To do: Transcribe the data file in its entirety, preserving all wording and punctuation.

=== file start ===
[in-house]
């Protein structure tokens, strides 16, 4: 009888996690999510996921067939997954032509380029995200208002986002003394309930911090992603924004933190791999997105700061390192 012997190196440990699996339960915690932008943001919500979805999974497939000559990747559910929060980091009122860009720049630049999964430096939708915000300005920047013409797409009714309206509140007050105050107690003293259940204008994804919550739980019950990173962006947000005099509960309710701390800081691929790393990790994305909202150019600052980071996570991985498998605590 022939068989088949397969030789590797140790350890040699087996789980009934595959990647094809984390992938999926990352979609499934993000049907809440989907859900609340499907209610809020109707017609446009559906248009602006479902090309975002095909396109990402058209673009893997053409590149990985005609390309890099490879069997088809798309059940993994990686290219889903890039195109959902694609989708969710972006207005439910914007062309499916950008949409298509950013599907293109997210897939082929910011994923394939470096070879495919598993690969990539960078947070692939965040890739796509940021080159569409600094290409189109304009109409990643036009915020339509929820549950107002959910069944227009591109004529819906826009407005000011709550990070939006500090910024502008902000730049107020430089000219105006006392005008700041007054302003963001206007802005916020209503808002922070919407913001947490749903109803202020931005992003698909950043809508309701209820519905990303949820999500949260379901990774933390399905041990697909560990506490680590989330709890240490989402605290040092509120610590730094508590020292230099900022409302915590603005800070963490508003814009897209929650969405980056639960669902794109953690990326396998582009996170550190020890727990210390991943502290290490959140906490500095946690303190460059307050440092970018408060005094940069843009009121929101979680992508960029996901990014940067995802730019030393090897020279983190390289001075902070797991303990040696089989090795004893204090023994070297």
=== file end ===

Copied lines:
[in-house]
């Protein structure tokens, strides 16, 4: 009888996690999510996921067939997954032509380029995200208002986002003394309930911090992603924004933190791999997105700061390192 012997190196440990699996339960915690932008943001919500979805999974497939000559990747559910929060980091009122860009720049630049999964430096939708915000300005920047013409797409009714309206509140007050105050107690003293259940204008994804919550739980019950990173962006947000005099509960309710701390800081691929790393990790994305909202150019600052980071996570991985498998605590 022939068989088949397969030789590797140790350890040699087996789980009934595959990647094809984390992938999926990352979609499934993000049907809440989907859900609340499907209610809020109707017609446009559906248009602006479902090309975002095909396109990402058209673009893997053409590149990985005609390309890099490879069997088809798309059940993994990686290219889903890039195109959902694609989708969710972006207005439910914007062309499916950008949409298509950013599907293109997210897939082929910011994923394939470096070879495919598993690969990539960078947070692939965040890739796509940021080159569409600094290409189109304009109409990643036009915020339509929820549950107002959910069944227009591109004529819906826009407005000011709550990070939006500090910024502008902000730049107020430089000219105006006392005008700041007054302003963001206007802005916020209503808002922070919407913001947490749903109803202020931005992003698909950043809508309701209820519905990303949820999500949260379901990774933390399905041990697909560990506490680590989330709890240490989402605290040092509120610590730094508590020292230099900022409302915590603005800070963490508003814009897209929650969405980056639960669902794109953690990326396998582009996170550190020890727990210390991943502290290490959140906490500095946690303190460059307050440092970018408060005094940069843009009121929101979680992508960029996901990014940067995802730019030393090897020279983190390289001075902070797991303990040696089989090795004893204090023994070297």